This was something that Peter could not abide; and indeed, as Mark tells us, immediately after Jesus says this “Peter took [Jesus] aside and began to rebuke him.” But for Jesus, this great suffering that he was to undergo is directly connected to what his followers would endure.
And so Jesus says, “‘If any want to become my followers, let them deny themselves and take up their cross and follow me. For those who want to save their life will lose it, and those who lose their life for my sake, and for the sake of the gospel, will save it.”
So when we hear the voice from the cloud say “listen to him!” it is these things, things that Jesus was saying quite openly: that he would suffer and be killed; and that this suffering and death would be the pattern of life for his disciples.
So in this way, the Transfiguration doesn’t simply bracket and enclose Lent, by giving a hint of the glory that is to come; we are also admonished with the disciples “to tell no one”about what has been seen in the Transfiguration.
But why the admonishment? Because we don’t come to know the meaning and significance of that glory until we “listen to him”: and as we come to understand what it means to listen to him, to hear and inwardly understand that he is to suffer, that he is to be killed; and that this suffering and death would be the pattern, our pattern, of life following him.
So in a sense what we are learning is that we don’t know how to proclaim the glory of the resurrection as we see it in the transfiguration till we have experienced the suffering that Jesus himself is about to suffer as he turns his face toward Jerusalem, and to to Golgotha.
This is a good time to be reflecting on what sorts of disciplines you might take up this Lent. Will you read more scripture? Will you pray more fervently? Will you fast? Will persevere in acts of mercy? In what way will you be modelling your discipleship not just on Jesus’s teachings, but on his life?
Because if we are to understand fully what is being said in the story of the transfiguration, to listen to him, to be attentive to what Jesus has just said—that he must suffer and be killed, and that our discipleship is modelled on this, on denying ourselves, and taking up our own crosses—we don’t get to skip that part on our way to the empty tomb any more than Jesus does.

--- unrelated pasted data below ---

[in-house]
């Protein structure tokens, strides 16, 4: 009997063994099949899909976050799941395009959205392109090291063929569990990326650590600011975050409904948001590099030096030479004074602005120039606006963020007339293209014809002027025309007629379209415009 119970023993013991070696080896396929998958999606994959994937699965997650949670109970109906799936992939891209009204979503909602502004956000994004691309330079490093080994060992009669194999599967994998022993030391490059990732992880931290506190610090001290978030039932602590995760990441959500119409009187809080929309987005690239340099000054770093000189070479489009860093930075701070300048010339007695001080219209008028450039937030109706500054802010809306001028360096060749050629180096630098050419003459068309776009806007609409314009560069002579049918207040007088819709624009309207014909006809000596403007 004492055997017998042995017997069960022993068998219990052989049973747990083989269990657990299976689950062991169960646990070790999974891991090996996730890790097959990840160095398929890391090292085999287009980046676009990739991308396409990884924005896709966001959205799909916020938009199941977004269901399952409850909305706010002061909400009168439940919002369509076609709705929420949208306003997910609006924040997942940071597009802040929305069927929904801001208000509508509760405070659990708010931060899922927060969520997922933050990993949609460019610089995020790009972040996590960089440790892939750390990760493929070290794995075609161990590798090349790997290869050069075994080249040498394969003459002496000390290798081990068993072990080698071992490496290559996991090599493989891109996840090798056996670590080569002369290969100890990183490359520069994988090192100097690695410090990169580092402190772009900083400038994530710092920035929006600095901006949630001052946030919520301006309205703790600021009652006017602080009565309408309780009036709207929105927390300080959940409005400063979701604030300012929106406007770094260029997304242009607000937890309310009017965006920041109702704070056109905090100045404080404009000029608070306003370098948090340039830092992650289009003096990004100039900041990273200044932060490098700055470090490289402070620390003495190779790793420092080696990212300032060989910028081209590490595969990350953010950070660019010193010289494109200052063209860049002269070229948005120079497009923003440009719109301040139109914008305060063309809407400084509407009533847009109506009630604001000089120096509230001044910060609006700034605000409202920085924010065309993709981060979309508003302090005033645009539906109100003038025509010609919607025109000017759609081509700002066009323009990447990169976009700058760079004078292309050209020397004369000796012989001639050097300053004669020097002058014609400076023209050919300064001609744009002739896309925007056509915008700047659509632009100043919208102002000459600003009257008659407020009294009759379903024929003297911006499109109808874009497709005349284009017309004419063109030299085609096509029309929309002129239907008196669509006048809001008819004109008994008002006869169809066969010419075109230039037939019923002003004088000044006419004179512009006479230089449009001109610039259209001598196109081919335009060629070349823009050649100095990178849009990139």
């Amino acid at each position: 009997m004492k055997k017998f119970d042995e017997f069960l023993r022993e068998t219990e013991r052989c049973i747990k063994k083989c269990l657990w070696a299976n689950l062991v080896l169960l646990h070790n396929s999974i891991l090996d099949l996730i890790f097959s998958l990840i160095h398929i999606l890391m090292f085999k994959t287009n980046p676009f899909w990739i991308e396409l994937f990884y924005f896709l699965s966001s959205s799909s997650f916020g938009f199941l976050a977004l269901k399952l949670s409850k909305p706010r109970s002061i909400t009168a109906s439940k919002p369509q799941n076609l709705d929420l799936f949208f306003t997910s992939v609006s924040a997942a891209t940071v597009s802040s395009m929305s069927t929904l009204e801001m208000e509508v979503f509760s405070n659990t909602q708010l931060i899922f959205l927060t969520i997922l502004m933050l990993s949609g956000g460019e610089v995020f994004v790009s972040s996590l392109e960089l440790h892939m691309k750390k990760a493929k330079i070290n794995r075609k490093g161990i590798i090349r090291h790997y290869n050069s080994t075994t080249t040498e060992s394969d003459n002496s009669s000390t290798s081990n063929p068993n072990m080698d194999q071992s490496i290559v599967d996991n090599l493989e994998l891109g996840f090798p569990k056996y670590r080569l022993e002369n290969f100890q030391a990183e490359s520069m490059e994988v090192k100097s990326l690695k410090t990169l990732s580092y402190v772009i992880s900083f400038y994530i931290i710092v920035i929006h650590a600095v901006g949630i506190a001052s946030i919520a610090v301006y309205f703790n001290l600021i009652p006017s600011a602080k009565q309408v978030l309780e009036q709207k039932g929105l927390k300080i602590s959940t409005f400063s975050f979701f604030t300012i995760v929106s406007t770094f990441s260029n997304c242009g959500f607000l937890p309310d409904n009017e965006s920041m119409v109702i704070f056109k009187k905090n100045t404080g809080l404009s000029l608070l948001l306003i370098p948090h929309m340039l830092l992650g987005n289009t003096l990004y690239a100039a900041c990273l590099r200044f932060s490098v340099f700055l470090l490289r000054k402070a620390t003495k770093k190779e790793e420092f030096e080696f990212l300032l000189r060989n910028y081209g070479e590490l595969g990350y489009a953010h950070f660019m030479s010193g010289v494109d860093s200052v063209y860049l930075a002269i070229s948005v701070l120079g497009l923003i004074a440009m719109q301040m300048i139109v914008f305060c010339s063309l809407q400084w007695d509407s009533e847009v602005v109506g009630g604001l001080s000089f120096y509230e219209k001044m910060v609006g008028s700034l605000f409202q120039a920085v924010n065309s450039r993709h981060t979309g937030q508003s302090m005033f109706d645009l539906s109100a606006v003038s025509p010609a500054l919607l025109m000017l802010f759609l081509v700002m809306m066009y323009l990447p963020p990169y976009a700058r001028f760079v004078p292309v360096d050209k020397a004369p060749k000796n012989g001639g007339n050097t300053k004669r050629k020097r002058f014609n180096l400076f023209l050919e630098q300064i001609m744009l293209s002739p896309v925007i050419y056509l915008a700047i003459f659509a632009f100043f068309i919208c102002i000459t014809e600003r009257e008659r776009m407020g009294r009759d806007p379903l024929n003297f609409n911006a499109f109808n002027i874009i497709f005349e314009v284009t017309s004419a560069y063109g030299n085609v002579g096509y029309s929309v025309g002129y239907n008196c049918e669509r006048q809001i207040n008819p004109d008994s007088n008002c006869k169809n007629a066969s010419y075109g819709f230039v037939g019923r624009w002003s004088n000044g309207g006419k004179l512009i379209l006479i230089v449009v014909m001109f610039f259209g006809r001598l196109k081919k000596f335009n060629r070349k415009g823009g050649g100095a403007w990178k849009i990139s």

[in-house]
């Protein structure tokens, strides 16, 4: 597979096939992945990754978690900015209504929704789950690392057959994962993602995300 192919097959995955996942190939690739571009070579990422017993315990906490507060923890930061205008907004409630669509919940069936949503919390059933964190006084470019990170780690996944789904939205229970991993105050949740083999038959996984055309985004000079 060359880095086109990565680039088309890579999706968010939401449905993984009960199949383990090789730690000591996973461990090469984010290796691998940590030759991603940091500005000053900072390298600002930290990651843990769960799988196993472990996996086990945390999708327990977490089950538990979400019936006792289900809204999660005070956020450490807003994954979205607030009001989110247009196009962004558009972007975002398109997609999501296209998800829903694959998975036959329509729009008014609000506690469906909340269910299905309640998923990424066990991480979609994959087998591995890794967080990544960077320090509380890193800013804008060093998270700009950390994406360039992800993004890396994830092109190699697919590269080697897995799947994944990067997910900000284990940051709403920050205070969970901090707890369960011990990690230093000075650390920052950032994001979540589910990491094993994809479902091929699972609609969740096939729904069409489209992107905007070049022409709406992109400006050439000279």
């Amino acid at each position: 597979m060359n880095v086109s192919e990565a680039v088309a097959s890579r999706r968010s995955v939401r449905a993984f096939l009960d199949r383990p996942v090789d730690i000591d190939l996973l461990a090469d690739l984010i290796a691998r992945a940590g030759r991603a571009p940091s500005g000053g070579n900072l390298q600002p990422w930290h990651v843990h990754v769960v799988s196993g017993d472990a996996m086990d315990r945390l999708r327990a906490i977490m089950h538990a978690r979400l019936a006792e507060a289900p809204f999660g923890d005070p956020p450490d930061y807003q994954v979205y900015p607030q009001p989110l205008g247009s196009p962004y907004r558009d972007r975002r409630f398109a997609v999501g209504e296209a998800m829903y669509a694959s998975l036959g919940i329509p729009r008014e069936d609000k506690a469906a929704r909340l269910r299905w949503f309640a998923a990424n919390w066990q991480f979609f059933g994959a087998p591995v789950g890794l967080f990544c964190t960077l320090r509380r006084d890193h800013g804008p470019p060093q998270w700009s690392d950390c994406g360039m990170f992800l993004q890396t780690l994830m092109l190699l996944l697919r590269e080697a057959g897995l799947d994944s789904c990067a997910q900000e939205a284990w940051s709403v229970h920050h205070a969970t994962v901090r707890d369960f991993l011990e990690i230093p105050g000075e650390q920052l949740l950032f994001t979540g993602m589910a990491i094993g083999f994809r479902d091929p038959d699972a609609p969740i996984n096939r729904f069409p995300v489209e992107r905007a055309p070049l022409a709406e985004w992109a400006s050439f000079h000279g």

In fact it seems in the admonition of Jesus on the way down the mountain—
“tell no one about what they had seen, until after the Son of Man had risen from the dead”—it seems we don’t get to experience the fullness of that life, the glory of that resurrection as we see it in the transfiguration, if we don’t experience denying ourselves and picking up our crosses.
Now if that all sounds a bit dismal, it’s really not; the disciplines of Lent are ways of making space for love—for the love of God, the love of God that makes the love of neighbour possible for us.
But I’m getting a bit ahead of myself—that’s the sermon for Ash Wednesday.
But for now, be of good courage—we have indeed, along with Peter James and John, been invited up the mountaintop, and with them we have seen the glory of the Lord. We may not understand, or have the depth of experience, that comes with seeing that glory, until we have lived again through another Lent—but we have seen it, and we have a taste of that glory, we have and know, as we begin again, that Lent is enclosed in the grace and the glory of God.
Lent, and the whole of our lives for that matter, begins and ends with what God accomplishes, and has accomplished for us—it begins and ends with grace, with the Glory of God that is already accomplished in Christ on the mountain and in the empty tomb.
In the name of the FS+HS AMEN
The Revd Dr Preston DS Parsons